What you should know before taking your dog on a winter holiday

There’s something magical about a winter holiday, and let’s face it, it’s even more special when the pooch goes with you. When your dog tags along too, there’s no more worrying about who will look after them, or wishing they were with you while you’re away.

According to Dogs Monthly, more than half of pet owners get ‘separation anxiety’ when they leave their dog to go on holiday. So it’s not surprising pet owners often think about bringing their dog along too. Whether you’re off to the alps for a spot of cross-country skiing, or staying on homeland in a cosy cottage, here are our top tips for winter holidays with dogs.   

Can you take your dog on your winter holidays? 

You can absolutely take your dog with you. In fact, having a dog is the best reason to stay on homeland and explore a wintery UK. So forget the stress of flying abroad, and take a winter break closer to home with your pooch by your side. Getting all snuggled up by a log burner after a day exploring the British countryside sounds like utter bliss! Wouldn’t you agree?  

But there are a couple of things to bear in mind before you head off on your travels to ensure the safety of both you and your pooch. It’s a good idea to double check your accommodation is dog friendly and has a secure outside space so they can go to the toilet. And make sure your dog has all their usual comforts from home so they have a stress-free journey and settle in without a hitch. 

Related blog: 5 ideas for a winter’s day out with your dog

5 winter safety tips for dogs

Protect your dog’s paws 

Protect your dog's paws in the snow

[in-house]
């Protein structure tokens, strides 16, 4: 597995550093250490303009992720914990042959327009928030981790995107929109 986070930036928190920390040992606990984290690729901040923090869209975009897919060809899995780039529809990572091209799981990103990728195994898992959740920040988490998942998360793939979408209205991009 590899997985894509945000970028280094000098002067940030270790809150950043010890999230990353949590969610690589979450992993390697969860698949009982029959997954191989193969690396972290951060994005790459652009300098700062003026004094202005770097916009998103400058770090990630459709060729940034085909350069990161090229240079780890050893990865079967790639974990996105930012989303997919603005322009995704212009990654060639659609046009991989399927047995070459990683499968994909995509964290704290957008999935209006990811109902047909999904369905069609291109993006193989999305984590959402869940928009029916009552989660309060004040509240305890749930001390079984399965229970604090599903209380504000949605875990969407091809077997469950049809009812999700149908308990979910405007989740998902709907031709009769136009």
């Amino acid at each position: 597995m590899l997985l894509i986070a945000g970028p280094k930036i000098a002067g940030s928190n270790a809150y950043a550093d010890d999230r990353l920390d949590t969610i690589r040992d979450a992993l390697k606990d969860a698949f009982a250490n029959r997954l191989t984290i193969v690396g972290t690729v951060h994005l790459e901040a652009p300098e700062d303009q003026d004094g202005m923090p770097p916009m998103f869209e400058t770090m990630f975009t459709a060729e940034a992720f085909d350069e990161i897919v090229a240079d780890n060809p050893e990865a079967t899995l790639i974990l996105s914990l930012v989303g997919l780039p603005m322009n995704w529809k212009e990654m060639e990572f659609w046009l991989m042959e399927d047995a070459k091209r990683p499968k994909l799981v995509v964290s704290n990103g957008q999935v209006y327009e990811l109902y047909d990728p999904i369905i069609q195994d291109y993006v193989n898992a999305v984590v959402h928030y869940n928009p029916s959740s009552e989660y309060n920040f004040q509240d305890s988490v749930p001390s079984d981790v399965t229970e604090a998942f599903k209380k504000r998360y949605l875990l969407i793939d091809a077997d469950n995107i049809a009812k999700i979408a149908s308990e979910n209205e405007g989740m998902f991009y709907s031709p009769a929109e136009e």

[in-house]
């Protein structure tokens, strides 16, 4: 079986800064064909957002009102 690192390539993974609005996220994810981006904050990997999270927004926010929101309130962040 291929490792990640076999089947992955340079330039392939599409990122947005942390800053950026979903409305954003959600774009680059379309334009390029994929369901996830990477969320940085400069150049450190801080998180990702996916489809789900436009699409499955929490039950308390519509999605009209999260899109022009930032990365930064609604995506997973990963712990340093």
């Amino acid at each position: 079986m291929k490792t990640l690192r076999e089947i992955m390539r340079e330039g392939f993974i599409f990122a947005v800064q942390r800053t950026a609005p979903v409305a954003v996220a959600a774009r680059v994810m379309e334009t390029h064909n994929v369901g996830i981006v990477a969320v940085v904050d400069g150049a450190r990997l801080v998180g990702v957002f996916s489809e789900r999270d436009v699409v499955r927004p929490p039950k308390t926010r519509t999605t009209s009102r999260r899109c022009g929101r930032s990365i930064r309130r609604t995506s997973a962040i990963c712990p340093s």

Your dog’s paw pads are pretty robust, but exposure to ice and snow for long periods can cause cracked, chapped and itchy skin. The salt we use on roads is also an irritant and can cause chemical burns if left on the skin. 

So when it comes to dogs and snow, be mindful of your pooch’s paws. Consider using booties or a protective paw balm. If you’ve been walking over salt, wash their paws down when you return home. Be sure to check their paws regularly while out and about, and avoid staying out for long stretches at a time. 

Keep them warm 

Safe temperature to walk your dog in the snow

The safe temperature to walk dogs in snow really depends on breed and size. Some breeds such as huskies, malamutes and akitas are made for wintery weather. Smaller pups and short-haired breeds lose heat much quicker than larger dogs and will be at higher risk of hypothermia. 

As a rule of thumb, when temperatures are low single figures and below, always wrap up warm. Keep your dog nice and toasty in a fleecy, waterproof coat. For anything below -4 degrees, avoid prolonged activity and keep a close eye on your dog outdoors. 

Carry a first aid kit 

Always carry a first aid kit if you’re exploring any wintery wonderland with your dog. If accidents happen, it’ll be just as useful for treating your dog as it’ll be for yourself.

Keep leg fur trimmed 

Trim your dog's paws and legs before letting them go in the snow

Excess fur on your dog’s legs can gather snowballs. These can be very cold and uncomfortable, leading to skin irritations. Trim your dog’s fur around their legs before you go away to avoid snow and ice accumulation.

Stay away from frozen lakes

Keep your dog away from frozen lakes

The ice over frozen lakes and rivers may not be thick enough to hold you or your dog’s weight. Pay attention to any warning signs in vast open areas and take the long way around. Always keep your dog on a lead so you can guide them to safety.

If your dog does fall through, don’t be tempted to save them yourself as you could break the ice further. Try calling your dog to you, then call emergency services immediately. 

Related blog: 10 hazards to be aware of during the winter

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